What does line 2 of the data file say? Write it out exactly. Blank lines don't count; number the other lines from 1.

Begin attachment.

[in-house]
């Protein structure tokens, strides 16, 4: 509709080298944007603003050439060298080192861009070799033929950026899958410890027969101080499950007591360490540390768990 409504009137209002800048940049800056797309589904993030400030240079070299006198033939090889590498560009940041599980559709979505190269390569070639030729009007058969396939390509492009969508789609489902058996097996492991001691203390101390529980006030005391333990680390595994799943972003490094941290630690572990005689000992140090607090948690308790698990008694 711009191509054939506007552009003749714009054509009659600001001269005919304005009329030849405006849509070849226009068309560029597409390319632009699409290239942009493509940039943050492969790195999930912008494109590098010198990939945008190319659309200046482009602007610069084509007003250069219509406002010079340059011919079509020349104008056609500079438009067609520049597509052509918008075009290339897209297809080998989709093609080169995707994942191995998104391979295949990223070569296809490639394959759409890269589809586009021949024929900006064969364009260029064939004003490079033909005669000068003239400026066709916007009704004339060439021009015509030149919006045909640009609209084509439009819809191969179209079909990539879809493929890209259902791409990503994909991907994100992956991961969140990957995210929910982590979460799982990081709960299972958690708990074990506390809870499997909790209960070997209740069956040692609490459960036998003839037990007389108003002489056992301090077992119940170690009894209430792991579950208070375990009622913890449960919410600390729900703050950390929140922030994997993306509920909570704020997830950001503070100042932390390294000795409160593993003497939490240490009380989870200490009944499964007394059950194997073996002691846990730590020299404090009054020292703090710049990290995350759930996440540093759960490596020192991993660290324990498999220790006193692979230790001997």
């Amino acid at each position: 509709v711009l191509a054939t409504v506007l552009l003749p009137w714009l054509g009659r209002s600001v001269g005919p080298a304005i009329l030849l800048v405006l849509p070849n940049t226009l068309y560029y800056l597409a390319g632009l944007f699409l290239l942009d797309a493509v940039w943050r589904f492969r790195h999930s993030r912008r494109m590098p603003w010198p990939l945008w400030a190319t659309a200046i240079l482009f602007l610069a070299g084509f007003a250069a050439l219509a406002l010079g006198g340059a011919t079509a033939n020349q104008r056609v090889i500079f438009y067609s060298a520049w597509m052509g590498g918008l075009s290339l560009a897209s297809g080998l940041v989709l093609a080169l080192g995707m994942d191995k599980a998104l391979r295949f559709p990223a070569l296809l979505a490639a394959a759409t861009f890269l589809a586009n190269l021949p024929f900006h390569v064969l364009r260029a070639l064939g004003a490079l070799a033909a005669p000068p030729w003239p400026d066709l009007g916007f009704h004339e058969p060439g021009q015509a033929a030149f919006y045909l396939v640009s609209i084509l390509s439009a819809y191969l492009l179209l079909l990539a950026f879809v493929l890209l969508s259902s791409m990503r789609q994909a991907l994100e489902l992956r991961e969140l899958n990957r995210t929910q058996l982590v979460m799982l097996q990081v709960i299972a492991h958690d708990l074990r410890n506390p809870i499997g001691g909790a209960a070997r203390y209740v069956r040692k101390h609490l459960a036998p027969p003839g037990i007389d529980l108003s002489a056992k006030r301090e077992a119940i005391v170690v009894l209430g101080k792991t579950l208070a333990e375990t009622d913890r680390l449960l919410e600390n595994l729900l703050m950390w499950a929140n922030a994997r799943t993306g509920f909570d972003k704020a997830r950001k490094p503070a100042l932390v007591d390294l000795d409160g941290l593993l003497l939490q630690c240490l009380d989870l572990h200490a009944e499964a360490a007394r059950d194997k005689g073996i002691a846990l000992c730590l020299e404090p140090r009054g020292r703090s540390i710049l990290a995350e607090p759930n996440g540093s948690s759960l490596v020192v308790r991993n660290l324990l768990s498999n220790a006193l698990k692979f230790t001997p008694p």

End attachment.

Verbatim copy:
């Protein structure tokens, strides 16, 4: 509709080298944007603003050439060298080192861009070799033929950026899958410890027969101080499950007591360490540390768990 409504009137209002800048940049800056797309589904993030400030240079070299006198033939090889590498560009940041599980559709979505190269390569070639030729009007058969396939390509492009969508789609489902058996097996492991001691203390101390529980006030005391333990680390595994799943972003490094941290630690572990005689000992140090607090948690308790698990008694 711009191509054939506007552009003749714009054509009659600001001269005919304005009329030849405006849509070849226009068309560029597409390319632009699409290239942009493509940039943050492969790195999930912008494109590098010198990939945008190319659309200046482009602007610069084509007003250069219509406002010079340059011919079509020349104008056609500079438009067609520049597509052509918008075009290339897209297809080998989709093609080169995707994942191995998104391979295949990223070569296809490639394959759409890269589809586009021949024929900006064969364009260029064939004003490079033909005669000068003239400026066709916007009704004339060439021009015509030149919006045909640009609209084509439009819809191969179209079909990539879809493929890209259902791409990503994909991907994100992956991961969140990957995210929910982590979460799982990081709960299972958690708990074990506390809870499997909790209960070997209740069956040692609490459960036998003839037990007389108003002489056992301090077992119940170690009894209430792991579950208070375990009622913890449960919410600390729900703050950390929140922030994997993306509920909570704020997830950001503070100042932390390294000795409160593993003497939490240490009380989870200490009944499964007394059950194997073996002691846990730590020299404090009054020292703090710049990290995350759930996440540093759960490596020192991993660290324990498999220790006193692979230790001997």